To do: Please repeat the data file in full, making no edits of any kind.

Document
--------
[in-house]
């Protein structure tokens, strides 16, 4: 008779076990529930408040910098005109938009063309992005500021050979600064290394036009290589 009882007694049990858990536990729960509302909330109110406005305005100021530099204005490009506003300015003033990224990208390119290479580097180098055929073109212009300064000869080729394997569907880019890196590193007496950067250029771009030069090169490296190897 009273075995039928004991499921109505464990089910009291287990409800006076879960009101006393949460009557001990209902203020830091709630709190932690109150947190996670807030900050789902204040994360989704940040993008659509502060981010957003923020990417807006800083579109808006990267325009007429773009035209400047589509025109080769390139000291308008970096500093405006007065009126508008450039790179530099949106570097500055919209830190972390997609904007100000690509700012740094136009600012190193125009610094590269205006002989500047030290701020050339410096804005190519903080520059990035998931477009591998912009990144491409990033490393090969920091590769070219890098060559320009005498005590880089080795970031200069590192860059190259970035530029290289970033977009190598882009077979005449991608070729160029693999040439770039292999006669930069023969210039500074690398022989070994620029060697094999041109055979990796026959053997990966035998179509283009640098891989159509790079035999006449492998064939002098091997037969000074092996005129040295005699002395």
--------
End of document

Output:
[in-house]
């Protein structure tokens, strides 16, 4: 008779076990529930408040910098005109938009063309992005500021050979600064290394036009290589 009882007694049990858990536990729960509302909330109110406005305005100021530099204005490009506003300015003033990224990208390119290479580097180098055929073109212009300064000869080729394997569907880019890196590193007496950067250029771009030069090169490296190897 009273075995039928004991499921109505464990089910009291287990409800006076879960009101006393949460009557001990209902203020830091709630709190932690109150947190996670807030900050789902204040994360989704940040993008659509502060981010957003923020990417807006800083579109808006990267325009007429773009035209400047589509025109080769390139000291308008970096500093405006007065009126508008450039790179530099949106570097500055919209830190972390997609904007100000690509700012740094136009600012190193125009610094590269205006002989500047030290701020050339410096804005190519903080520059990035998931477009591998912009990144491409990033490393090969920091590769070219890098060559320009005498005590880089080795970031200069590192860059190259970035530029290289970033977009190598882009077979005449991608070729160029693999040439770039292999006669930069023969210039500074690398022989070994620029060697094999041109055979990796026959053997990966035998179509283009640098891989159509790079035999006449492998064939002098091997037969000074092996005129040295005699002395």